An unidentified coin is a piece of metal. An identified coin is a piece of history.

Online Figleaf

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Re: Metal analysis
« Reply #3 on: November 10, 2019, 09:07:31 AM »
Trial Metallurgical Analysis of a Silver Coin of Bengal Sultan: Explore through methods and Interpretation by Syed Ahsan et. al.

The paper is a report of experimentation with two methods of non-destructive analysis. The sample used is too small for any conclusions, but it shows the potential of the equipment used. Good for a first orientation in non-destructive metal analysis.

Peter
An unidentified coin is a piece of metal. An identified coin is a piece of history.

Online Figleaf

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Re: Metal analysis
« Reply #4 on: November 16, 2019, 08:36:13 AM »
H. Gitler, M. Ponting and O. Tal, Metallurgical Analysis of Southern Palestinian Coins of the Persian Period, Israel Numismatic Research 3 (2008)

"By means of inductively coupled plasma atomic emission spectrometry (ICP-AES), metallurgical analyses of southern Palestinian coins of the Persian period were performed. The main group of analyzed coins consists of dome-shaped quarter sheqels (“drachms”), which were struck from worn, recut and repolished obverse dies that based on their circulation were defined as Edomite. In addition, several Philistian coins were analyzed as a reference group. Our results suggest that much of the silver bullion used for striking the Edomite and Philistian coins originated in the Greek world, most probably from Athenian ‘owls’ and that Edomite coinage was probably produced by a central Philistian minting authority based on identical silver content."
An unidentified coin is a piece of metal. An identified coin is a piece of history.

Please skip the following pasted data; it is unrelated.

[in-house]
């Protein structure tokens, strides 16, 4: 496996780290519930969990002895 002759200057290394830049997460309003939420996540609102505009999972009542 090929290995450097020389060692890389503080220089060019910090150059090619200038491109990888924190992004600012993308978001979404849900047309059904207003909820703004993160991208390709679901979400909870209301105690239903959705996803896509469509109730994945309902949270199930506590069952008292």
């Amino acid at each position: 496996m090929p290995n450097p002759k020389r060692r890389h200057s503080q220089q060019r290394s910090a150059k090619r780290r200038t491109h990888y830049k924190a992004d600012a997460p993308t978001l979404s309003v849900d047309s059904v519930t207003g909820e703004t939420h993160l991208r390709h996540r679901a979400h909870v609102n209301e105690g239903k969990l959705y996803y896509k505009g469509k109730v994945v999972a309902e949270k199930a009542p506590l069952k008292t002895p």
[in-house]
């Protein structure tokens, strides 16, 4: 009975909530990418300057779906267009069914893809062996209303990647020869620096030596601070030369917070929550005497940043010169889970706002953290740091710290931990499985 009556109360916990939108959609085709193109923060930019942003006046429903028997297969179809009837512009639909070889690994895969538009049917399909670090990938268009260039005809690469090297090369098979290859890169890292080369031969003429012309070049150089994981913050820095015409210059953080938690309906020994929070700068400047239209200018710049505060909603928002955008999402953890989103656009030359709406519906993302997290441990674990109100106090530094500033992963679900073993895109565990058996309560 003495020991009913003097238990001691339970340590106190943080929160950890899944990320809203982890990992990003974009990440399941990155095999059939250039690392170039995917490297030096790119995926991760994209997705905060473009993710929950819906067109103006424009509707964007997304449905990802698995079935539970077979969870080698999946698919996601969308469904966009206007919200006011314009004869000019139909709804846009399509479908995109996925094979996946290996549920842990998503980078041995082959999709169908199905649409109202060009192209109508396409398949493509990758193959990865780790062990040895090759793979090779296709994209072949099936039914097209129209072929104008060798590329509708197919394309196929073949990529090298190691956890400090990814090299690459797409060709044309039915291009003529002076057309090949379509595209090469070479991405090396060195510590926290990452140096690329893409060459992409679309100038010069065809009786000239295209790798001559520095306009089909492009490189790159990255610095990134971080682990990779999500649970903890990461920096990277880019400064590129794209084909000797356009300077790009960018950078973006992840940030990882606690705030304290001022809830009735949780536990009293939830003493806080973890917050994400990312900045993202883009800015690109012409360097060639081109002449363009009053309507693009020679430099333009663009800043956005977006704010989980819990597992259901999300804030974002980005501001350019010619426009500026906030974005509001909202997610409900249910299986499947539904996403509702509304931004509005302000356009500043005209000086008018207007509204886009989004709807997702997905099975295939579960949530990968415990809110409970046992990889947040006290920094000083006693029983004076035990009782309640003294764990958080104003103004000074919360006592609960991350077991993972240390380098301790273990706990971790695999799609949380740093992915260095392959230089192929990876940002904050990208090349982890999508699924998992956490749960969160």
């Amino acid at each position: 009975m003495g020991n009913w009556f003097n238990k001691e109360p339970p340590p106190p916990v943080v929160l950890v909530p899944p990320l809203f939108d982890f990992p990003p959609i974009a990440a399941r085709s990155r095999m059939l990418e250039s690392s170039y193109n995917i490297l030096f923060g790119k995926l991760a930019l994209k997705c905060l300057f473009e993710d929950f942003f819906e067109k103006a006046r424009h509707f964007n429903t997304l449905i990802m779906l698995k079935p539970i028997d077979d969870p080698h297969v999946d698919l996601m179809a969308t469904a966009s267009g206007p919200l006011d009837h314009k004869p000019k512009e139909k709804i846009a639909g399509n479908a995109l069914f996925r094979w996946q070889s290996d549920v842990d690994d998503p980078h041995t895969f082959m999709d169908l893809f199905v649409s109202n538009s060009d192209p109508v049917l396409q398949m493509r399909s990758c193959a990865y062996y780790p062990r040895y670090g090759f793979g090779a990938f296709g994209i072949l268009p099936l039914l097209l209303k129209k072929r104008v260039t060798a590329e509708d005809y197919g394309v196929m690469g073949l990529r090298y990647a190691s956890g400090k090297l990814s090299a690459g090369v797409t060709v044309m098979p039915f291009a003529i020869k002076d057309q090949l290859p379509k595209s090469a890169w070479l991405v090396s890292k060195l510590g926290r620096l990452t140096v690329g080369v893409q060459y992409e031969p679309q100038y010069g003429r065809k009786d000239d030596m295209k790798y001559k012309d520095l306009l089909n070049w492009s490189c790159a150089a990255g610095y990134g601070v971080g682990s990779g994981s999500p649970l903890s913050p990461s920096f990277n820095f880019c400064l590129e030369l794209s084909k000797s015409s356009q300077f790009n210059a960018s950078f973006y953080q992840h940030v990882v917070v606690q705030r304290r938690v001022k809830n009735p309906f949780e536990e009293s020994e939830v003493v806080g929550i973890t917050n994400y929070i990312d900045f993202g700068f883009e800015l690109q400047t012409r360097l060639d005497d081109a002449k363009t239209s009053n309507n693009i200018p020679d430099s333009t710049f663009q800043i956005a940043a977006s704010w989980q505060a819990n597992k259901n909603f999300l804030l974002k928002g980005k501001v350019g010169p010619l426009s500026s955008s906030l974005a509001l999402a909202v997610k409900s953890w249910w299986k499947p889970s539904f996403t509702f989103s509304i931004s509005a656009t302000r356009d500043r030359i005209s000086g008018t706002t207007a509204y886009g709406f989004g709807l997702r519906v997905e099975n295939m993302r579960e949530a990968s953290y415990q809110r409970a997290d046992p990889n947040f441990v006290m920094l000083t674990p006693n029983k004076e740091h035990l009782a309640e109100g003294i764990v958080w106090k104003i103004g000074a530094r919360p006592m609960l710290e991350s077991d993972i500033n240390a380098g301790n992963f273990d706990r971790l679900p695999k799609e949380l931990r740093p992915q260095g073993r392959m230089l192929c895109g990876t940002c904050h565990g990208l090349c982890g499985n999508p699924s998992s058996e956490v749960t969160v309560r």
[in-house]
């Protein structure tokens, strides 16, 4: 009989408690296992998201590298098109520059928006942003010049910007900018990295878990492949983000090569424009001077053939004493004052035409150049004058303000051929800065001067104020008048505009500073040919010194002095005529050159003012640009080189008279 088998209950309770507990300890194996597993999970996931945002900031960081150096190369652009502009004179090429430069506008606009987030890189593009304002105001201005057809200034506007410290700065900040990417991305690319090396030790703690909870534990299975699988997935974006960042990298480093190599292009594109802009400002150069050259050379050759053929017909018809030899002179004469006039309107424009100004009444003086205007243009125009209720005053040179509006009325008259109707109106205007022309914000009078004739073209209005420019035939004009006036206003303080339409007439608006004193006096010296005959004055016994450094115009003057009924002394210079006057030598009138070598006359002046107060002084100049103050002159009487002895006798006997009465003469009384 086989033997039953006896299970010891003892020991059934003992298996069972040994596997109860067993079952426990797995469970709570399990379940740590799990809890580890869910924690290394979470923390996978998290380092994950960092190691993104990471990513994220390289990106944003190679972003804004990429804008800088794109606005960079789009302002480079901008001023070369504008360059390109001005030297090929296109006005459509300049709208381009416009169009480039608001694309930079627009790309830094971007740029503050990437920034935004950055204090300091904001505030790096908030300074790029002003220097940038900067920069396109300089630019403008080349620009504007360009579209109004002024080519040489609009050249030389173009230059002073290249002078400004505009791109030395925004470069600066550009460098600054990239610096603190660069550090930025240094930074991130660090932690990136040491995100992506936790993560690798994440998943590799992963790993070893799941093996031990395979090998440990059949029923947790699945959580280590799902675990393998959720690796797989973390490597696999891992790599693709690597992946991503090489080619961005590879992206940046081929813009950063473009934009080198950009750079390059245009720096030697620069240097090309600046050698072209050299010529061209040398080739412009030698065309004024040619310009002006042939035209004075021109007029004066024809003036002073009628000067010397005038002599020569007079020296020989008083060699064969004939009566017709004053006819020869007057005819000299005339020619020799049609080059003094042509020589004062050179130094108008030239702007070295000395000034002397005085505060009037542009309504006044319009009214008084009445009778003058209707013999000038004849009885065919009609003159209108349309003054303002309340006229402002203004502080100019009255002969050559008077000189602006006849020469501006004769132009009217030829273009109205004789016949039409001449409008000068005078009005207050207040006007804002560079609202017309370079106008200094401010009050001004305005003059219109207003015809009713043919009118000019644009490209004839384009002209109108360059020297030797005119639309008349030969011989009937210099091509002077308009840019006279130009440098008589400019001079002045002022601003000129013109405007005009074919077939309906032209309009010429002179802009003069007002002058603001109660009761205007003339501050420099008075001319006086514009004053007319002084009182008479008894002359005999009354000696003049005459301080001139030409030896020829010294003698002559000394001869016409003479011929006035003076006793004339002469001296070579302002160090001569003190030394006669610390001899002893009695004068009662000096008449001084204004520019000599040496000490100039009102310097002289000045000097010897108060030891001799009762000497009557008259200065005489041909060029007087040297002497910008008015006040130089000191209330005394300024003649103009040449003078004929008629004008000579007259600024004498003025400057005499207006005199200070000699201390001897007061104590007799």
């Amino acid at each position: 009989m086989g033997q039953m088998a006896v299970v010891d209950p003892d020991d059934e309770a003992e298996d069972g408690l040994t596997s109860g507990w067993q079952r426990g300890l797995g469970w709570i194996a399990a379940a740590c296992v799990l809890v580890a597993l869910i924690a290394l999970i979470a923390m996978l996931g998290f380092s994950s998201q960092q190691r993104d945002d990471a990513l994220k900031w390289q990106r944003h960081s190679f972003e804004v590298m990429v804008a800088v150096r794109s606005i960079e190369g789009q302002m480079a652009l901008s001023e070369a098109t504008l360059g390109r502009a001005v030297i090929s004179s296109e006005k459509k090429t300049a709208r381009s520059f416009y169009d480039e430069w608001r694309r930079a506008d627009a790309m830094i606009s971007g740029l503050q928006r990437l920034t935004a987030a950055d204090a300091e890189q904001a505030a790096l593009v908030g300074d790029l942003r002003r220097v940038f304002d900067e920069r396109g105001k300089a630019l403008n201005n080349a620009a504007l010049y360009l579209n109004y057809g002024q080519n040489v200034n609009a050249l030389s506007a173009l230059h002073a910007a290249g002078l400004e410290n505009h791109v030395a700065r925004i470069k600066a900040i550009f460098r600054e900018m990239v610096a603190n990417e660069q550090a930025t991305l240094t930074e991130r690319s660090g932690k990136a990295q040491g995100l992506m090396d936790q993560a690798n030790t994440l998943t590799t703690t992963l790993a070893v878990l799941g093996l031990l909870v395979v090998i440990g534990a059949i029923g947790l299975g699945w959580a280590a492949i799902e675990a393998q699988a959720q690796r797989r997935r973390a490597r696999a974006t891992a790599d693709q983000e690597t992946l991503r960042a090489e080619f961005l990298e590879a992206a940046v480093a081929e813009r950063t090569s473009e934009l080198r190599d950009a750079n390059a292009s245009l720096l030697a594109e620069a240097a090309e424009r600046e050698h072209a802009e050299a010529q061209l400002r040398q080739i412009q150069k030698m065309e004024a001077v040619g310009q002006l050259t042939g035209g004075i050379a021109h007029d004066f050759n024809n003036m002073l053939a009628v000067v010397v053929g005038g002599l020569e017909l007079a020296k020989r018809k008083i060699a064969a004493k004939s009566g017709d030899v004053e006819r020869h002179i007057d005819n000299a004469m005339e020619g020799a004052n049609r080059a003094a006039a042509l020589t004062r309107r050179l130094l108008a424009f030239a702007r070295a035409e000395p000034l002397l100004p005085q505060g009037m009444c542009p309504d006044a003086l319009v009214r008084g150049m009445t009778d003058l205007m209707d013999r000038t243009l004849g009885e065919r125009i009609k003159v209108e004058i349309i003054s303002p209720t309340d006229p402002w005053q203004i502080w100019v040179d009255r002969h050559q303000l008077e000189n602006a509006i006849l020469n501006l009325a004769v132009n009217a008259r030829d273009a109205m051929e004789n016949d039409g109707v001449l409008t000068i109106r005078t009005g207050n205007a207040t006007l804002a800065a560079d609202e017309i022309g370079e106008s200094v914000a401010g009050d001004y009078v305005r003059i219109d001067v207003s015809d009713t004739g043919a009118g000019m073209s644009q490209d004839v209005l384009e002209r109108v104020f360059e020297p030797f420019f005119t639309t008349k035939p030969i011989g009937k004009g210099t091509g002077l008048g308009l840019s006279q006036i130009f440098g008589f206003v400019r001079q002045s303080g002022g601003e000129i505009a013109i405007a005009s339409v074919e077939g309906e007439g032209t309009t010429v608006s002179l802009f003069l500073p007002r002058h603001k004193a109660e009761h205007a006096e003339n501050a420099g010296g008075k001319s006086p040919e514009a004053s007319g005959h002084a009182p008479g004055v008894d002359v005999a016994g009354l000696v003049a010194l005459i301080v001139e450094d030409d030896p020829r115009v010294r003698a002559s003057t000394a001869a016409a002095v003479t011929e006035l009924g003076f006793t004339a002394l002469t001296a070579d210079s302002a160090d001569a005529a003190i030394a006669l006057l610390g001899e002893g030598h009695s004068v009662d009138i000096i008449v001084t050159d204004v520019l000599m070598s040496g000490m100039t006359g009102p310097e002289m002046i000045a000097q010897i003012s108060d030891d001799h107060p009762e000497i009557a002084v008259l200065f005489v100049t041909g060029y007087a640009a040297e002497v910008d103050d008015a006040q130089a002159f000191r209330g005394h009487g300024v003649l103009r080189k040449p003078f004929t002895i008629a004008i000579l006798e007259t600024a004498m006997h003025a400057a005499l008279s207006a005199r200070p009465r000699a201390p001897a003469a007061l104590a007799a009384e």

Online Figleaf

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Re: Metal analysis
« Reply #5 on: December 05, 2019, 10:46:05 AM »
Here is a great analysis of using different non-destructive technologies on relatively modern coins that had become unreadable. Its conclusion that museums must maintain large collections is of course highly debatable, as it denies the importance of co-operation between museums as well as cooperation with large private data bases. Somewhat naively, the author enthuses that these technologies can also be used on other metallic items.

If, in the end, no respectable museum can go without this equipment, its price will fall, perhaps to the point where the technology can be made available to collectors. May that happen sooner, rather than later.

Peter

This thesis demonstrates the application of a number of analytical techniques on a selection of silver coins from the Western Australian Museum. Results of analysis are used to appraise the applicability of surface analytical techniques on samples that have corroded. Analysis has also been used to determine when, where and how coins too heavily corroded to visually identify were minted. Further, the importance of maintaining large collections and assemblages of objects in museum collections is demonstrated, and further applications of the techniques used are discussed.